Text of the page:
Thursday, December 16, 2010

Talking around a definition

(Updated Below, March 9, 2011) Many writers today, unable or unwilling to clearly state a definition, resort to talking around (talking indirectly about) a definition.* If you want to write clearly and persuasively, try to avoid falling into this habit of talking around a definition.

Example of talking around a definition

I wanted a definition of virtual stall, a computer term.

I looked in online dictionaries but found nothing; perhaps the term was too recent. I searched for articles. The first article I found was “Virtual stall: What it is and why you have it.” Its very title promised a definition.

But the text does not provide one. The author (president of Embotics, a Canadian software company) only talks around a definition. This paragraph is the closest he comes to stating a definition:

Virtualization came in fast and grew quickly, without going through the normal impact assessments that most technologies have to weather before deployment. One of the outcomes of this is that the impact of virtualization as a new data centre architecture has only surfaced during the growth phase, leading to problems and eventually applying the brakes to the whole initiative – virtual stall.”

By placing a dash and “virtual stall” at the end of the paragraph, the author hints that the definition of “virtual stall” is buried somewhere in the preceding phrase, sentence or paragraph. In other words, he expects his readers to dig up and articulate the definition that he promised to deliver to them.

I tried another article, “Q&A: Avoiding VM Stall,” in which the marketing vice president of the same company says:

Virtualization is a new architecture in data centers, and one that crosses most of the traditional silos. It entered the data center in a different way than most technologies; driven by the potential economic savings associated with consolidation and the value of the flexibility it brings to IT organizations. It was introduced as a top-down initiative aimed at decreasing the ongoing footprint of the data center and preparing for an internal cloud architecture. It came in fast, grew fast, but hadn’t gone through the normal impact assessments that most external data center technologies do before deployment.

“Its impact surfaces during the growth phase, leading to problems and eventually applies the brakes to the whole initiative – also known as virtual stall.”

Whereas the president uses a dash and “virtual stall” to tell the reader where to start digging up and articulating the definition, the marketing vice president unhelpfully (and ungrammatically) adds the phrase “also known as.”

Disgusted, I tried a third article, “From Virtual Sprawl to Virtual Stall.”

The author of this article spends 185 words meandering through the history behind the term virtual stall and making two false starts at a definition. Then he presents what he apparently thinks is a definition. (I have enclosed my comments in brackets.)

“Virtual Stall can be summed up quite easily [Please dont sum it up; tell us what it is]. The stall happens when [Never mind when it happens; what is it?] a company realizes that it has gone too far too fast with virtualization, which, while it is a good thing to recognize, results in a complete undermining of confidence in completing the rollout.” [So, what is virtual stall?]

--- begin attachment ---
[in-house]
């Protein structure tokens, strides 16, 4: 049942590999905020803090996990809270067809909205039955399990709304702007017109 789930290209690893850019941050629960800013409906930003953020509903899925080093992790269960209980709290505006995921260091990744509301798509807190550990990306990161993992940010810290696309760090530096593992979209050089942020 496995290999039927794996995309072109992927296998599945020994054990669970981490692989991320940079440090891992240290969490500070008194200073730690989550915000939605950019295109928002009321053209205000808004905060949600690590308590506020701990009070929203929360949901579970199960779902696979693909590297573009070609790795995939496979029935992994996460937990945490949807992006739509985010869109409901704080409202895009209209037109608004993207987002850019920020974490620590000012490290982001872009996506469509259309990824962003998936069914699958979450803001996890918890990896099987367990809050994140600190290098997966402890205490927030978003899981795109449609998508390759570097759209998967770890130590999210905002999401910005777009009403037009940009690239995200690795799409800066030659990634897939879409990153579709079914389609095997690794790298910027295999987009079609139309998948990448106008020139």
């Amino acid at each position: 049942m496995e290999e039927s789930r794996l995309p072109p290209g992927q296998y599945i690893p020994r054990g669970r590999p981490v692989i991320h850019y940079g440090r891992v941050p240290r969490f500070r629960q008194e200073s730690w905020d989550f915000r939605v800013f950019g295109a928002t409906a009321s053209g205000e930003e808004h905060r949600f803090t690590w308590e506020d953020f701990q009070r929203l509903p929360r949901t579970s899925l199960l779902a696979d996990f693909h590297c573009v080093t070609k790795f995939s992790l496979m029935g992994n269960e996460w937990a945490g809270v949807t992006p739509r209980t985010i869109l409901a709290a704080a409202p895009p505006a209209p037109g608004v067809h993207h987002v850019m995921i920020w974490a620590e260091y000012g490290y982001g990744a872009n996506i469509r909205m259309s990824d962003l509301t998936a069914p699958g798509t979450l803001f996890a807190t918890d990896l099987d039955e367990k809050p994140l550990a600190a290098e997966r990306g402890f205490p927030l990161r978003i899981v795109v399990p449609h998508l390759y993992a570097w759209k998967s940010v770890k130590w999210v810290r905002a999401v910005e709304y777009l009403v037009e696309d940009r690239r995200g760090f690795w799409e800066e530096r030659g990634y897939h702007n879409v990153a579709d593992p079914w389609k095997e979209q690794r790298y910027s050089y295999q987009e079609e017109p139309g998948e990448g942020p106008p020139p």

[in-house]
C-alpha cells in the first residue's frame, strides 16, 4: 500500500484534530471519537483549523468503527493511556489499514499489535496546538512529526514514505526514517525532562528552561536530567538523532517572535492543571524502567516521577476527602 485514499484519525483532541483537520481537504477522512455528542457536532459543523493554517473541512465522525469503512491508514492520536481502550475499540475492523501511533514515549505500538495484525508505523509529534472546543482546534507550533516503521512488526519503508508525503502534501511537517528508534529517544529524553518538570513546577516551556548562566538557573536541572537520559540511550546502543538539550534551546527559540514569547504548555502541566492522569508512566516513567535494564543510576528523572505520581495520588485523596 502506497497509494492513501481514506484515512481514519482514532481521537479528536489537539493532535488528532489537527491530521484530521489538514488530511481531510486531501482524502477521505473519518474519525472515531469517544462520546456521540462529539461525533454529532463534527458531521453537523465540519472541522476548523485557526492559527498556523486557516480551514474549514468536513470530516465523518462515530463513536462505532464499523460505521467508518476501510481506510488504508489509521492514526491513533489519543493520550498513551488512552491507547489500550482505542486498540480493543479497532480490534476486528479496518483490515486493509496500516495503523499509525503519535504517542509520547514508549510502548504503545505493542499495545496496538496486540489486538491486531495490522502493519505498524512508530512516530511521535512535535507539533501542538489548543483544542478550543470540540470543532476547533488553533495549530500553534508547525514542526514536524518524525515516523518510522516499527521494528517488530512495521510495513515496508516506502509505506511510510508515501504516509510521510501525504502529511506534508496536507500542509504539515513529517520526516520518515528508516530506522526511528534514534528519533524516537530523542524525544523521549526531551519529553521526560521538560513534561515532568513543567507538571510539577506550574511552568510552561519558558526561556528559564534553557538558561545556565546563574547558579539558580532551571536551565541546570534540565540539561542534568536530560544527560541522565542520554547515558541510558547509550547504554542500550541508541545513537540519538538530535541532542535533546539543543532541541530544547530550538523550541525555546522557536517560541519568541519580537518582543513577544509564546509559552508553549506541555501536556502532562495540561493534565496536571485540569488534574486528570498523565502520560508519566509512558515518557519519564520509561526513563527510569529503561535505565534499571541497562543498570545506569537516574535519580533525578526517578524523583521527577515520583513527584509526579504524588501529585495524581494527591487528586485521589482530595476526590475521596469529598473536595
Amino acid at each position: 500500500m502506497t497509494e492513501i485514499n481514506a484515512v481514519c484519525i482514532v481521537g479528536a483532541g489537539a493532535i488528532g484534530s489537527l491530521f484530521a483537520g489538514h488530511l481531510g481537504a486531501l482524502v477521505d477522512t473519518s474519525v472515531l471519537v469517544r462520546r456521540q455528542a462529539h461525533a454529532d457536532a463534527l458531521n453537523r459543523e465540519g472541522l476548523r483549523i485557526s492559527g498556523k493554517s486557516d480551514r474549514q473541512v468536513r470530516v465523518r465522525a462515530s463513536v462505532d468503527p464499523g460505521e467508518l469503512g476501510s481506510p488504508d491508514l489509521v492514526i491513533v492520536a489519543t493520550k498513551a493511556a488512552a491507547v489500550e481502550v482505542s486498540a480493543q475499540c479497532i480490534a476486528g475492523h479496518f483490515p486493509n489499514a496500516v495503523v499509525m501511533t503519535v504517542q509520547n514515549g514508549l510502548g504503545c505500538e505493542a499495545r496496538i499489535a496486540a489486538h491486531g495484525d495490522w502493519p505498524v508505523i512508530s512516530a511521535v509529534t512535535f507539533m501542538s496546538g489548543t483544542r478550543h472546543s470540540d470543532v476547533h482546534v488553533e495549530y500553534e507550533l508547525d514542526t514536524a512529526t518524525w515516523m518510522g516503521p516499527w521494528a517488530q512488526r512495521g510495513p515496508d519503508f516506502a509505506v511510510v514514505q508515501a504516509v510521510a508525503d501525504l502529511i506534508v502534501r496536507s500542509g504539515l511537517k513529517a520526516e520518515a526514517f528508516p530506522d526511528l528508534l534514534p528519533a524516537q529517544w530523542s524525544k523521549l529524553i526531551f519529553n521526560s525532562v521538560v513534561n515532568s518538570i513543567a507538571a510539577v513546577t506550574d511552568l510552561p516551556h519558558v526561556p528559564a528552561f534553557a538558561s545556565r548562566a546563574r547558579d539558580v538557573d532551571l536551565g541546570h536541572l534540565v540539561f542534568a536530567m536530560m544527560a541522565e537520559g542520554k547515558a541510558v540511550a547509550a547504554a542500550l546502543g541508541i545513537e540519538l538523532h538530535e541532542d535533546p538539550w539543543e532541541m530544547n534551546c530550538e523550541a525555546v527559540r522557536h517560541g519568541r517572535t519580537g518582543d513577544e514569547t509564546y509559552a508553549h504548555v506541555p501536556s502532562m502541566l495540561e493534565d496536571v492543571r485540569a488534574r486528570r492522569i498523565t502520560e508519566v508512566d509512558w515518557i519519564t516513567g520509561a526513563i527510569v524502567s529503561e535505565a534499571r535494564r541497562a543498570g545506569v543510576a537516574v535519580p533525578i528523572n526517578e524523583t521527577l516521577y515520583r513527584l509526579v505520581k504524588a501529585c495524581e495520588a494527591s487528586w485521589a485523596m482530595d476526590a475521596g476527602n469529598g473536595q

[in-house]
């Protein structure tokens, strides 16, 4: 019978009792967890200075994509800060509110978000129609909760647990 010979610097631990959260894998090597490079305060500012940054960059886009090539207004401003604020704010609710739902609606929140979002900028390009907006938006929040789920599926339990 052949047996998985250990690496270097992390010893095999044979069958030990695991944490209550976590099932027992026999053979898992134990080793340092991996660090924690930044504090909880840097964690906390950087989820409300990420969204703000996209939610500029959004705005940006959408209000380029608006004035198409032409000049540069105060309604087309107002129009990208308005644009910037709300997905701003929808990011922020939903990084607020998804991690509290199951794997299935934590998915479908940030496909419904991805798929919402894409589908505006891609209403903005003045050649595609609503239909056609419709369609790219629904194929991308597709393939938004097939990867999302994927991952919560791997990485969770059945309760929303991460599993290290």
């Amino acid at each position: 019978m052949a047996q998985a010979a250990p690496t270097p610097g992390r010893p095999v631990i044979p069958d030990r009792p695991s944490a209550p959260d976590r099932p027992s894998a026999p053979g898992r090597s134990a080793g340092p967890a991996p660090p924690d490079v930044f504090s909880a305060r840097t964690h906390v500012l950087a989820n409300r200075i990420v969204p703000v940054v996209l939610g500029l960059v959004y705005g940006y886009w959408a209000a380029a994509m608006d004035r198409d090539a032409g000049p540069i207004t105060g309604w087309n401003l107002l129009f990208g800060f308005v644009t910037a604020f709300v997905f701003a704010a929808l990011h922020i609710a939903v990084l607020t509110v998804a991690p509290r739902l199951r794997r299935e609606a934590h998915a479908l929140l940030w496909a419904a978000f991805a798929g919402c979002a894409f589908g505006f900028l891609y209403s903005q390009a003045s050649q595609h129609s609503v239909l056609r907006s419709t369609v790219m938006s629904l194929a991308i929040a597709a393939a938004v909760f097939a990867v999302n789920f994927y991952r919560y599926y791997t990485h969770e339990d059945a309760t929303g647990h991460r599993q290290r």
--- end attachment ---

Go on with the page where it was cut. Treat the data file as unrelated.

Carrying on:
That is not a definition. Take another look at the footnote below. A proper definition includes (1) the name of the thing to be defined [“ewe”]; (2) the verb to be, stated or implied [“is”]; (3) a category the reader will recognize [“sheep”]; and (4) one or more modifiers [“female”] that distinguish the thing being defined from other things in the same category [e.g., a ram].

I tried two more articles and then gave up.

The Takeaway: When you write about a topic unfamiliar to your readers, refer your readers to a dictionary definition or define the topic yourself. If you do neither, you will frustrate your intelligent readers. And if you appear to be deliberately teasing them, they will resent it.

See disclaimer.

*Here’s a definition of definition. “Lexical definition specifies the meaning of an expression by stating it in terms of other expressions whose meaning is assumed to be known (e.g., a ewe is a female sheep).” Source: Britannica Concise Encyclopedia.

Update, March 9, 2011, 11:49 AM: In a thoughtful comment, Andi Mann pointed out that he had indeed, in an earlier blog post, supplied a definition of “VM stall.” It is a fine definition; I should not have abandoned my search so soon. Thanks and best wishes to Andi Mann.

1 comment:

  1. Just saw this post. I think it is a great point, and as a one-time professional writer, I agree. When you are talking about a new concept or one that is not widely understood, defining that concept is critical.

    That is why when I first wrote about 'virtual stall' (or 'VM stall'), I defined it very specifically as "the tendency for virtualization deployments to stall once the ‘low-hanging fruit’ has been converted (typically around 20-30% of servers)".

    Hopefully this meets your requirements for a good definition. You can see the original post on my blog -

    None of which negates your point. It is important to have a common understanding of terminology, and sometimes that means providing an explicit definition.

    Andi Mann
    CA Technologies.